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Assisted living and related community-residential
care programs such as adult family
homes are of growing importance. These
programs offer the promise of serving persons
needing long-term care in settings that
can meet their needs while maximizing autonomy
and privacy in a home-like setting.1
While assisted living primarily serves those
who can pay out-of-pocket, the majority of
states have moved to make some Medicaid
funds available to allow those with lower
incomes to access these programs.
VA is another possible funding source to
extend assisted living services to moderate
and low income individuals. Long known as
a leader in providing an extensive continuum
of long-term care services, VA was authorized
in Public Law 106-117 to provide these
services as part of a pilot demonstration
and evaluation to assess the "feasibility and
practicability of enabling veterans to secure
needed assisted living services as an alternative
to nursing home care."
The Northwest VISN, VISN 20, implemented
the Assisted Living Pilot Program
(ALPP) in seven Medical Centers in four
states: Anchorage, Alaska; Boise, Idaho;
Portland, Ore.; Roseburg, Ore.; Spokane,
Wash.; Puget Sound Health Care System
(Seattle and American Lake, Wash.); and
White City, Ore. Investigators from the
Northwest and Hines HSR&D Centers of
Excellence conducted the evaluation. ALPP
was designed to contract with existing community
facilities to serve the needs of the
VA patient population while reducing costs
to the system by transitioning residents to
private pay or Medicaid after an initial period
of VA payment.
The main findings from our evaluation of
the ALPP program follow.
ALPP was successfully implemented.
From January 29, 2002 through December 31,
2004, 789 veterans were placed in 142 ALPP
facilities, indicating that ALPP was able to
attract an impressive number of veterans and
is a feasible program based on this criterion.
Veterans were admitted as planned to all
types of community-based programs licensed
under state Medicaid-waiver programs: 56
percent to Assisted Living Facilities, 28 percent
to Residential Care Facilities, and 16
percent to Adult Family Homes.
The average ALPP veteran was a 70-
year-old, unmarried, white male who was
not service connected, was referred from an
inpatient hospital setting, and was living in a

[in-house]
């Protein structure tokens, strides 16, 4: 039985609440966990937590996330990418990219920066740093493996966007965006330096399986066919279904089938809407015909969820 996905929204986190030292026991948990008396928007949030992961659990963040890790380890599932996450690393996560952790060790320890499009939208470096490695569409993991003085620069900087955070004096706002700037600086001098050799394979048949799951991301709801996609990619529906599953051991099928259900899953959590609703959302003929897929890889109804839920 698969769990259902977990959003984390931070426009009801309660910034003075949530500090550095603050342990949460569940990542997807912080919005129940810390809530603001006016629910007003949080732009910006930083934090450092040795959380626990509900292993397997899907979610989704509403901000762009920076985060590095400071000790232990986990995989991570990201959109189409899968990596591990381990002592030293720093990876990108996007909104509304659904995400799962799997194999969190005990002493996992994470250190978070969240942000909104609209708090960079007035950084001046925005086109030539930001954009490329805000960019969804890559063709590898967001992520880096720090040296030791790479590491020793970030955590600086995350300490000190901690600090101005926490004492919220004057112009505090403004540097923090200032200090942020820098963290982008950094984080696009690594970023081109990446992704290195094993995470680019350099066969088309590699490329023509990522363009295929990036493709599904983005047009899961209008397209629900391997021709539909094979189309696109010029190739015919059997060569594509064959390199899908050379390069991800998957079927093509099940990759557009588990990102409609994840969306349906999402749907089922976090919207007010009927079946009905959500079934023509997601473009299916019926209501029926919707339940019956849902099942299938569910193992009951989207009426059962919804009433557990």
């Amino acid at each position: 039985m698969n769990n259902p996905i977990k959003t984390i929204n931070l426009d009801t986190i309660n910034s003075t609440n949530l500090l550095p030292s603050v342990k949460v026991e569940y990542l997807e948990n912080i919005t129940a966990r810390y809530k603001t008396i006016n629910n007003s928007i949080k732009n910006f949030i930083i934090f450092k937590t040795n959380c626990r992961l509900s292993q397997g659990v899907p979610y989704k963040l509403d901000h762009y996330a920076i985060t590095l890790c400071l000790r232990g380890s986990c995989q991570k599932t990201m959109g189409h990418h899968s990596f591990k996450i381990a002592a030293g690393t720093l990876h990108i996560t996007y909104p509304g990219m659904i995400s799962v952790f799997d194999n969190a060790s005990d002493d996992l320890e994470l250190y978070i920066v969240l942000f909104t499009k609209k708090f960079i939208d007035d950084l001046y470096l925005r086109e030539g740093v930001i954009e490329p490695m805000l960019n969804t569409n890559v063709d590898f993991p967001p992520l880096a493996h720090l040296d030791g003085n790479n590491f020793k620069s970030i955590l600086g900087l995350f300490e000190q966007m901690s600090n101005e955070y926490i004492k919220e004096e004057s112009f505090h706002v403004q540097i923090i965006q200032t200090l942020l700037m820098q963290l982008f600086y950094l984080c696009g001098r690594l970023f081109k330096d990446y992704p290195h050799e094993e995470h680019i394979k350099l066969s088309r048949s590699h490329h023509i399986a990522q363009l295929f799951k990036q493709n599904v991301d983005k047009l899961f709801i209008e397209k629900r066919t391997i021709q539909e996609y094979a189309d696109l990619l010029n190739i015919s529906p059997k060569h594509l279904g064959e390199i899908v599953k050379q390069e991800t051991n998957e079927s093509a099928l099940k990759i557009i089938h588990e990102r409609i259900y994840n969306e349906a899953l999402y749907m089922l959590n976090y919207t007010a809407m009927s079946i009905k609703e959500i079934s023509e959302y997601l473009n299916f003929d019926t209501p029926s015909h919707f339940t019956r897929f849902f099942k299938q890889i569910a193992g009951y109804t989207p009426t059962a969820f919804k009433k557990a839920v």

private home at referral.2
ALPP veterans showed very little change
in health status over the 12 months after enrollment.
Health status typically deteriorates
over time in a population in need of residential
care; this finding suggests that ALPP
may have helped maintain veterans' health
Veterans, caregivers, ALPP providers,
and VA staff were very satisfied with ALPP
The mean ALPP cost per day was $84.89
and the mean length of stay paid for by VA
was 65.5 days. This finding, as well as the
next two, is based on the data for only those
participants who completed the informed
consent for use of their data in publications.
The total cost per veteran of all health
care paid for by VA during the 12-month
follow-up period was $29,812 which was
significantly higher by $11,533 than the cost
per comparison group veteran, controlling
for baseline differences. This difference was
the result of additional ALPP facility
($5,560) and case management ($2,830)
costs plus significantly higher primary care,
specialty care, emergency care, phone care,
and pharmacy costs for patients who participated
in ALPP. While the ALPP group had
significantly fewer nursing home days and
lower cost for nursing home care, the latter
was not statistically significant.
53 percent of veterans stayed in ALPP
facilities at the end of the VA payment period
and 50 percent of surviving veterans
were still in an ALPP facility at 12 months.
Our overall assessment was that ALPP
could fill an important niche in the continuum
of long-term care services at a time
when VA is facing a steep increase in the
number of chronically ill elderly who will
need increasing amounts of long-term care.
VA presented a report describing the results
of the pilot evaluation to Congress with an
accompanying letter from the Secretary of
This letter highlighted study findings and
stated that VA was "not seeking authority to
provide assisted living services believing that
this is primarily a housing function. VA is,
however, actively coordinating outpatient and
home-based medical services for veterans in
assisted living facilities in a variety of locations."
We hope this study can assist in moving toward
the long-term goal of designing the
optimal system of residential care services
that provides persons with chronic illnesses
or disabilities a choice of high quality programs
that best meet their unique needs
while making the best use of finite resources.
- Hedrick SC, et al. Resident Outcomes of Medicaidfunded
Community Residential Care. Gerontologist 2003;
- Hedrick SC, et al. Characteristics of Residents and
Providers in the Assisted Living Pilot Program.
Gerontologist 2007; 47(3), 365-77.
- Principi AJ. Letter to Arlen Specter, Chairman, Committee
on Veterans' Affairs, United States Senate,
November 23, 2004.